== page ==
Newton resents that Atma Singh uses force to get the tribals to vote, just so that the sight of 39 of the 76 tribals voting in a line can be visual proof that “democracy truly runs deep in India” for a foreign TV journalist. Embedded journalism at its worst.


In the Maoist Region, Every Action Has an Equal and Opposite Reaction

Ironically, in a dramatic scene in the second half, the conscientious Newton has to use the same gun to ensure four tribals can vote in the jungle, away from the polling booth. Newton shows the farce that the festival of democracy is in this patch of central India, where tribals have no idea who the candidates are, how to press on the EVM or where Delhi is.

One aware voter says nothing will change with the black ink on his finger. He is right because the indelible ink is merely a symbol, to reassure the State that voting was done according to law and that citizens exercised their right to vote. It becomes a tool to reduce the electorate to voting percentages.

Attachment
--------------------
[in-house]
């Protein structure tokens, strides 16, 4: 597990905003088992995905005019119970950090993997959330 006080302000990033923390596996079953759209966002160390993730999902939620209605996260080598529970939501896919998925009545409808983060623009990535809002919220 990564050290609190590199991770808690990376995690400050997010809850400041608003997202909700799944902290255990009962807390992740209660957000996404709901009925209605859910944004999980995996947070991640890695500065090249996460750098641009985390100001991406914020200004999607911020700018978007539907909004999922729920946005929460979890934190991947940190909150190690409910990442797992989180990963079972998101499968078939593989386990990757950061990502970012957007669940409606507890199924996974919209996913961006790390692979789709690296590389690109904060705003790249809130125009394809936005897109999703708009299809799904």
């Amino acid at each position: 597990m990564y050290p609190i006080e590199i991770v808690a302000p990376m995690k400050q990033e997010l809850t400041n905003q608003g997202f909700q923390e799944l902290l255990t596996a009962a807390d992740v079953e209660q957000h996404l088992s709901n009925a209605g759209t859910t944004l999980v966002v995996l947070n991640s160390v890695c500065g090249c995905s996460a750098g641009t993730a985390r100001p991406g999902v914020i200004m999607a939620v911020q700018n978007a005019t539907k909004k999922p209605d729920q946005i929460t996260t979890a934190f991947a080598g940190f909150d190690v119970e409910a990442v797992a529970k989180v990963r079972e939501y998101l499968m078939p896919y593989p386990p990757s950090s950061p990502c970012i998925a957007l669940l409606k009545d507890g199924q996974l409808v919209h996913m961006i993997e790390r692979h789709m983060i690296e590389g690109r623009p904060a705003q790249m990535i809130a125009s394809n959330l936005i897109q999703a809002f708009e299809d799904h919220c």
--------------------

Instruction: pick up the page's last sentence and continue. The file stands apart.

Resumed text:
The candidates themselves are cutouts and banner material, out of sync with local reality and aspirations. There are several independent candidates in the fray, with poll symbols ranging from fruits to vehicles. The irony that even with so many independents, the democratic exercise is held at gunpoint, is not lost on the viewer.

In an interesting menu, the CRPF feeds the EC officials eggs for breakfast and chicken for lunch. In the Maoist zone, it is indeed a chicken and egg situation for those who are caught in the crossfire. They don’t know what will hit them first – the Maoist bullet or the police bullet.

Newton is a depiction of the third law of motion that every action has an equal and opposite reaction. India's entry to the Oscars holds a mirror to this cat and mouse game and the reflection does not make a pretty picture.

(The writer is a senior journalist. He can be reached at @Iamtssudhir.This is an opinion piece and the views expressed above are the author’s own.The Quint neither endorses nor is responsible for the same.)